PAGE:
We will address a number of additional issues such as:
  • how to estimate income inequality indices when we use grouped rather than continuous income data;
  • taking account of differences in household size and composition when measuring individual income; and
  • describing how the distribution of education and employment are related to the distribution of income.
Statistics Canada recently completed a project that analysed changes in income inequality in Canadian cities. Once the ABS has completed its analysis, the ABS and Statistics Canada plan to compare results. Given the many similarities in institutional arrangements and urban and economic development between Australia and Canada, these comparisons will help identify explanations for changes in income inequality.

The Project Team is Nick Biddle, Steven Kennedy and Cristy Williams.

For more information, please contact Steven Kennedy: (02) 6252 5462.



A number of changes relating to data capture will occur over the next few years. At the highest level these will entail offering providers a range of integrated multi-modal reporting in many collections, including paper, telephone and electronic reporting in its various forms. For the most common (even traditional) of these, namely paper forms, there is likely to be a major push to use the central scanning facilities operated by the Forms Handling Unit (FHU) for initial data capture as well as form addressing, despatch and receipt.

As survey areas who use or have converted to OCR will be aware, the OCR system currently available for ABS collections implies a number of form design or layout requirements in addition to those specified for paper forms. In particular, precision is necessary in the placing of some design elements, certain colours that are acceptable for paper forms are not suitable for OCR forms, and data capture fields (text and numeric data entry boxes) need to be designed to accommodate the OCR equipment.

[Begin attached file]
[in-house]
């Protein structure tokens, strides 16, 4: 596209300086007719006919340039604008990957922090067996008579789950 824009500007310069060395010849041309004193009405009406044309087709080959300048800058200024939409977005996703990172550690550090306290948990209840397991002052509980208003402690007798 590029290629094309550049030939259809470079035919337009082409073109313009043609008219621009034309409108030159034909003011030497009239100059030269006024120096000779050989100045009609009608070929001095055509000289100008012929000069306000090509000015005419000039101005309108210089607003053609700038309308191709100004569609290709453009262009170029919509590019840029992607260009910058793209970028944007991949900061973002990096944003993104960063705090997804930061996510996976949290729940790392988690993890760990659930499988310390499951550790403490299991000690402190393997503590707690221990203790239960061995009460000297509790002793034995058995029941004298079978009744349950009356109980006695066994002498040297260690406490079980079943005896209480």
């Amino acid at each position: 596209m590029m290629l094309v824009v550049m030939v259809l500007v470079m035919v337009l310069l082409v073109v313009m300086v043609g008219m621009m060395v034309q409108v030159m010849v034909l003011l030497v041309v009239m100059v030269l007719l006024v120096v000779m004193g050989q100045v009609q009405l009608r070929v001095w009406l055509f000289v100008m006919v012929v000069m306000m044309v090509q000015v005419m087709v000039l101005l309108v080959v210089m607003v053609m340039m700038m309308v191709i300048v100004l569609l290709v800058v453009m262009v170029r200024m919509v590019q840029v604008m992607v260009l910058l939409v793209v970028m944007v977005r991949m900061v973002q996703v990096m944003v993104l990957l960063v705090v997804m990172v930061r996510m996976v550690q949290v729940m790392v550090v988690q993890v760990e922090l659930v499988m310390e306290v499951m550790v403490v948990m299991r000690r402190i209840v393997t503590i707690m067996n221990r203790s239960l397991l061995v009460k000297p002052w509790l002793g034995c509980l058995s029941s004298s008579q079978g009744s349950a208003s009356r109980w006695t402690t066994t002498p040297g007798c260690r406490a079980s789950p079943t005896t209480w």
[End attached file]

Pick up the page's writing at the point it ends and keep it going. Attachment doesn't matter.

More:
As OCR technology is being used for an increasing number of forms with more varied design needs, additional design and structural aspects are constantly coming to light. To date these have largely been handled on an adhoc basis following advice from the FHU. The Forms Design Manual sections relating to the design of OCR forms, as well as the related range of objects and examples available in the standard Pagemaker libraries and templates have not kept up with the increasing scope and demand for OCR form elements. The Forms Consultancy Group (FCG) and FHU are jointly reviewing the standards and range of objects available with a view to updating them.

The 'refreshed' OCR standards will represent an updating and aggregation of existing FCG and FHU standards and practice on OCR design standards, with a major source being existing OCR forms that already include suitable solutions.

One advantage which will follow from this approach will be that form designers will save time using a standard set of Pagemaker objects because they will not have to invent, test or 'borrow' appropriate graphics and the objects used should meet FHU and scanning needs.

With two exceptions, the design features of existing OCR forms that are already in production are unlikely to be affected, and the aim will be to bring them up to date when major changes are made.
The two exceptions relate to: